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Comparative anatomy

Comparative anatomy is the study of similarities and differences in organisms. It is closely related to evolutionary biology (see evolution) and with phylogeny (the evolution of organism development).

Two major concepts of comparative anatomy:

1. Homologous structures are structures (body parts/anatomy) which are similar in different species because the species have a common ancestor. They may not perform the same function. The classic example of this is the forelimb structure of cats and whales.

2. Analogous structures are structures which are similar in different organisms because they evolved in a similar environment and do not have a common ancestor. They usually serve the same purpose or similar purposes. An example is the torpedo body shape of porpoises and sharks. They both evolved in a water environment, but have different ancestors.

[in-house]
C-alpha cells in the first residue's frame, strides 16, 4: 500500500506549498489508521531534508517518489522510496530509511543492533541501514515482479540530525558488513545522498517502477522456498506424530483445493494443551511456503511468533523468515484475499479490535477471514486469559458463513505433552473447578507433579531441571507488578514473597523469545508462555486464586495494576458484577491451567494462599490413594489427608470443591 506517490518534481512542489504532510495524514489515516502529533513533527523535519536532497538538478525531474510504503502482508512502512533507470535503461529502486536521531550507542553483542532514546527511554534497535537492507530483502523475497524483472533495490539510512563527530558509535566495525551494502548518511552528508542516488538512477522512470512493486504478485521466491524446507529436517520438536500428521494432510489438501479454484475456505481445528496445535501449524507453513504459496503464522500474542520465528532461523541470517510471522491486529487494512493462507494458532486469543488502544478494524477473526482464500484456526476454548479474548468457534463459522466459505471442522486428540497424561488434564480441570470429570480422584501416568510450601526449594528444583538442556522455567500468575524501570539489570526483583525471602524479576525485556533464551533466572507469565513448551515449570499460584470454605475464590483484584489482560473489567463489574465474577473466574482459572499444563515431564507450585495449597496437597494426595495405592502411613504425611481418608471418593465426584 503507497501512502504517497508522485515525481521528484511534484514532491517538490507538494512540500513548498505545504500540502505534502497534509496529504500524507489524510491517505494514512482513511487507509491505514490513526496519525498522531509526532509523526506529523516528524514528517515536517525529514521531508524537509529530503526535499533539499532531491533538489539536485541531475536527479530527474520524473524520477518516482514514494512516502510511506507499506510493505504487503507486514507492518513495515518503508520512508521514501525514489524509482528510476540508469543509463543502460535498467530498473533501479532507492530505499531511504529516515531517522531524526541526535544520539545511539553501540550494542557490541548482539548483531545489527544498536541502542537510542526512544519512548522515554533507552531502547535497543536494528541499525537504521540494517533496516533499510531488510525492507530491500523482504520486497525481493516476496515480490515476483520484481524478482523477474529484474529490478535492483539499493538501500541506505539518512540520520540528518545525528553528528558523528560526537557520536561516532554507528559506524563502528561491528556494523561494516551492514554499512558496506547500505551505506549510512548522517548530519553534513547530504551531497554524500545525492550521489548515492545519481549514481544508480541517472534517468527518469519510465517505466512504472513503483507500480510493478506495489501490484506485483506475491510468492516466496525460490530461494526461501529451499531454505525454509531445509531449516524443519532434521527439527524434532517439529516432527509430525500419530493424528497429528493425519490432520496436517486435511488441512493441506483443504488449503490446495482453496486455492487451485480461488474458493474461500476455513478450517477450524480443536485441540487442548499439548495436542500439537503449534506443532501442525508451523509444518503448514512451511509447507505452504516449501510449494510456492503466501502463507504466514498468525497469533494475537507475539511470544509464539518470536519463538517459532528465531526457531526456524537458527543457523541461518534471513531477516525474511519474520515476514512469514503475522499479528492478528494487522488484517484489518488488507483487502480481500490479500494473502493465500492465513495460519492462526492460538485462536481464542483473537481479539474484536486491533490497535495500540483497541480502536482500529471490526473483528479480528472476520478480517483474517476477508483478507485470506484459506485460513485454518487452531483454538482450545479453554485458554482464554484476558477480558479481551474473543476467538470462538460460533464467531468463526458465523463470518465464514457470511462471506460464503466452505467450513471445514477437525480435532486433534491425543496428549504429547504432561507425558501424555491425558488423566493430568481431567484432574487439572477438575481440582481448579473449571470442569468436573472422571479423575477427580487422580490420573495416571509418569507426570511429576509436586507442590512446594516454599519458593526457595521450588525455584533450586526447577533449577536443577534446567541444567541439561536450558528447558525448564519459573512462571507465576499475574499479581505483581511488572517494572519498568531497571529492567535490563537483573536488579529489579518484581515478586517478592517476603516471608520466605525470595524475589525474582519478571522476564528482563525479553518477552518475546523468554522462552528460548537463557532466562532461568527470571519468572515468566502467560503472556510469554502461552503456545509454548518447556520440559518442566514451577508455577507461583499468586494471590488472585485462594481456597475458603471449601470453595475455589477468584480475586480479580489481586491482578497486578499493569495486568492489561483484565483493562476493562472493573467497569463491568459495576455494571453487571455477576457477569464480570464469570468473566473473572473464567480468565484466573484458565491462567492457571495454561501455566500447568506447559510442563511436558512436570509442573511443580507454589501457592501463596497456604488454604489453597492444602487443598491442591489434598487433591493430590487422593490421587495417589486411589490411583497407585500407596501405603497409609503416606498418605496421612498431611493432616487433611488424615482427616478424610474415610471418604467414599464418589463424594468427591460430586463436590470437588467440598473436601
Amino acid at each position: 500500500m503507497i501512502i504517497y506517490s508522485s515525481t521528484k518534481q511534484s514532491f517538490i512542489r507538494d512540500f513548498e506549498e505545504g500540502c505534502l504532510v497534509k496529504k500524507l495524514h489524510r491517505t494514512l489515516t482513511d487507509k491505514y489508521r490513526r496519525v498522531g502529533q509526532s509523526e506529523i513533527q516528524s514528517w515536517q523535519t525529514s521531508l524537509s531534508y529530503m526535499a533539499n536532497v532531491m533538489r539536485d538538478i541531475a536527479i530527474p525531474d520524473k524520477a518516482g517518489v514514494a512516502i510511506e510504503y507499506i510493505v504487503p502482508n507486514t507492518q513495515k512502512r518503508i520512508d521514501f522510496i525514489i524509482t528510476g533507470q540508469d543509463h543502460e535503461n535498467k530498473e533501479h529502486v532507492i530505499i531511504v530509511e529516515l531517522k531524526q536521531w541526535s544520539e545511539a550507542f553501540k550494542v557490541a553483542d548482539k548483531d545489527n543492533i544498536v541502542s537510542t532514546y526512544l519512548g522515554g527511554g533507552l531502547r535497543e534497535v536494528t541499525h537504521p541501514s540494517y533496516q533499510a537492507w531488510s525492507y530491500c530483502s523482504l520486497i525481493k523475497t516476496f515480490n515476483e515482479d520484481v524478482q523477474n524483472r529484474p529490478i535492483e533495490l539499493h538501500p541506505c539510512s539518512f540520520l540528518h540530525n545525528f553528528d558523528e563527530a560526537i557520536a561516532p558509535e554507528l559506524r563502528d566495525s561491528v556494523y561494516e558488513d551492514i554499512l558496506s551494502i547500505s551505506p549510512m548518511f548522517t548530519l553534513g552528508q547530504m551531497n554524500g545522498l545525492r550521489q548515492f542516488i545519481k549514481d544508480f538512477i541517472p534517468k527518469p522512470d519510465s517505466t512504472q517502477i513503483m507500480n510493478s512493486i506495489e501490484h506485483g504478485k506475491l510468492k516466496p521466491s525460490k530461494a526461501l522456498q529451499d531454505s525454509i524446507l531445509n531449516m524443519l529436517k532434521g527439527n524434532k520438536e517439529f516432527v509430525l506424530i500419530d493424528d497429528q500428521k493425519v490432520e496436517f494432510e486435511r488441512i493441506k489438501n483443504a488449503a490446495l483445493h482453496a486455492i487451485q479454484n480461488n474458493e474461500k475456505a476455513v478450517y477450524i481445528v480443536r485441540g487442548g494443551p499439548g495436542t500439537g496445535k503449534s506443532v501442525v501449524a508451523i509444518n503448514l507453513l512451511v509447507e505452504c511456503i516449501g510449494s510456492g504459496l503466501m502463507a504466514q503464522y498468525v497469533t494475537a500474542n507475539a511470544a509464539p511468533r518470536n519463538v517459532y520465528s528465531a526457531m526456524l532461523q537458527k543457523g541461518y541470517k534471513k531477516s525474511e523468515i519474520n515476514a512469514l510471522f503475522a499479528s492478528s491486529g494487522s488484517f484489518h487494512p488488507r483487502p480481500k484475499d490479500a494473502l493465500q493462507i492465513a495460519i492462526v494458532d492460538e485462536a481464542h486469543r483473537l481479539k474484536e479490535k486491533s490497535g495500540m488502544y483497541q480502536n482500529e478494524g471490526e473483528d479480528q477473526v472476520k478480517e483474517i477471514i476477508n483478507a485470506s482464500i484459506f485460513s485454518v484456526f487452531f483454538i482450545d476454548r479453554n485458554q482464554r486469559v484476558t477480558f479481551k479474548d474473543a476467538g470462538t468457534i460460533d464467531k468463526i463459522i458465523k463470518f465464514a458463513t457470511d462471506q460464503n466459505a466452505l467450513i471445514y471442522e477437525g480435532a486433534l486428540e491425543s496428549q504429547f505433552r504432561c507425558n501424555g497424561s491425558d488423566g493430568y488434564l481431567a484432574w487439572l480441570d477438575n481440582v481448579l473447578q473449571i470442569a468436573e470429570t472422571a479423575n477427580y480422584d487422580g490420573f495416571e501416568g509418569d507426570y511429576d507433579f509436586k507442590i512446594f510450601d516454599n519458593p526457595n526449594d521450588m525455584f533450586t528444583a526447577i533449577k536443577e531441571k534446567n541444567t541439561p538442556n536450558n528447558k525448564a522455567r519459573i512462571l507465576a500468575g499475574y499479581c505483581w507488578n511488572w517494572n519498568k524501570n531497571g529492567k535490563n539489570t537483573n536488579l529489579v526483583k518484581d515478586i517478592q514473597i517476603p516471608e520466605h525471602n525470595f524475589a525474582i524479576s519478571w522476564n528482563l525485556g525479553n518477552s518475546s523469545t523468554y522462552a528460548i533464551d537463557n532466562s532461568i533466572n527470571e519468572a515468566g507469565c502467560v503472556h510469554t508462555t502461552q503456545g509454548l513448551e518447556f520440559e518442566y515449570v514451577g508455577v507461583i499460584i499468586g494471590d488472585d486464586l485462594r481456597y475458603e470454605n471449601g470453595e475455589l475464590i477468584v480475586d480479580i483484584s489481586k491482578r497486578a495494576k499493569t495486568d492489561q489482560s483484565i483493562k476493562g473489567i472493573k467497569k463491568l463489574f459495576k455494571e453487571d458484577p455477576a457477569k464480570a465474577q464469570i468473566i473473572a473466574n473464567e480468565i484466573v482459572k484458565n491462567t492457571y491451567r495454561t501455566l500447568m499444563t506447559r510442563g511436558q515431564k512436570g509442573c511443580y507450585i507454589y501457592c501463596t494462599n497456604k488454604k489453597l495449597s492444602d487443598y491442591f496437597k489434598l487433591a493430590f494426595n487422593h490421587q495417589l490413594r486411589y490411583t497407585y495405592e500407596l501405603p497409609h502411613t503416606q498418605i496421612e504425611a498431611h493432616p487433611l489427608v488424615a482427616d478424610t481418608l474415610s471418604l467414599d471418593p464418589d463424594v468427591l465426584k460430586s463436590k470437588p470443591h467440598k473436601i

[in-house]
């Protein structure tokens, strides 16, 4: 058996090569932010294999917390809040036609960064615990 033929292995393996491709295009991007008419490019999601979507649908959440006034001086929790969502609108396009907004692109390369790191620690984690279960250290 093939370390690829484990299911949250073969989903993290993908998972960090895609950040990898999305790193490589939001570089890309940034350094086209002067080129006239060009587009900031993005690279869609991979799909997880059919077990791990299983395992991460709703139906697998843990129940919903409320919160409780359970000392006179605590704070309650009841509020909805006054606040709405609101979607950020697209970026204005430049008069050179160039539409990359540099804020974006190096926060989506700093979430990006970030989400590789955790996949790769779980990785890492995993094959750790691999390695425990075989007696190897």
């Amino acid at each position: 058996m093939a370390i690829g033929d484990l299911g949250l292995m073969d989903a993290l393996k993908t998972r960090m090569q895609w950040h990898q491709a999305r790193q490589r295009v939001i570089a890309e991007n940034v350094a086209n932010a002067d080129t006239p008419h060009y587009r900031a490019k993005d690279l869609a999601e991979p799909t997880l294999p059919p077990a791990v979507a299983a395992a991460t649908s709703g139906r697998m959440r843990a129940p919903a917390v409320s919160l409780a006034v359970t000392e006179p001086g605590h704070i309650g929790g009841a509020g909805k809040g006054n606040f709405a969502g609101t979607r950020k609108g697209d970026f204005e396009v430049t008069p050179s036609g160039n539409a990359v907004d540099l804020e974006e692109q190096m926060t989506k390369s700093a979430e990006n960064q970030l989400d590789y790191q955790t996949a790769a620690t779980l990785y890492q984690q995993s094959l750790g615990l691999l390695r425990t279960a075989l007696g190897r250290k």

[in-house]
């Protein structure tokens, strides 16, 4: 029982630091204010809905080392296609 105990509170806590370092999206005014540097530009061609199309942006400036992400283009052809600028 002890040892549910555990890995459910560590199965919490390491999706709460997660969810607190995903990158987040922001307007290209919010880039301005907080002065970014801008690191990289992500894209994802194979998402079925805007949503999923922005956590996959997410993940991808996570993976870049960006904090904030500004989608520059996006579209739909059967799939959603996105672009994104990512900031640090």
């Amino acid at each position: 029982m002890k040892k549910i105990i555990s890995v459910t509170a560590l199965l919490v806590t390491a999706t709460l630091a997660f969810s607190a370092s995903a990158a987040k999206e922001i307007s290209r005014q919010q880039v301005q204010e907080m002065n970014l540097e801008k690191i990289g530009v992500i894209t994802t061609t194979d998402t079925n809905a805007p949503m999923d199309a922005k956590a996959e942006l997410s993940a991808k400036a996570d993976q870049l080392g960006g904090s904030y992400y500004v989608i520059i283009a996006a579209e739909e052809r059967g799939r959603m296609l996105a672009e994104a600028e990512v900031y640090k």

Although spoken of less than the above in comparative anatomy and physiology, Heterogeneous structures (structures which are dissimilar), are also present even when there is a common ancestor and a similar environment. For instance the comparative anatomy of dolphins and fish.

The rules for development of special characteristics which differ significantly from general homology were listed by Karl Ernst von Baer (the Baer laws).

Last updated: 02-05-2005 23:04:33
Last updated: 03-15-2005 09:49:31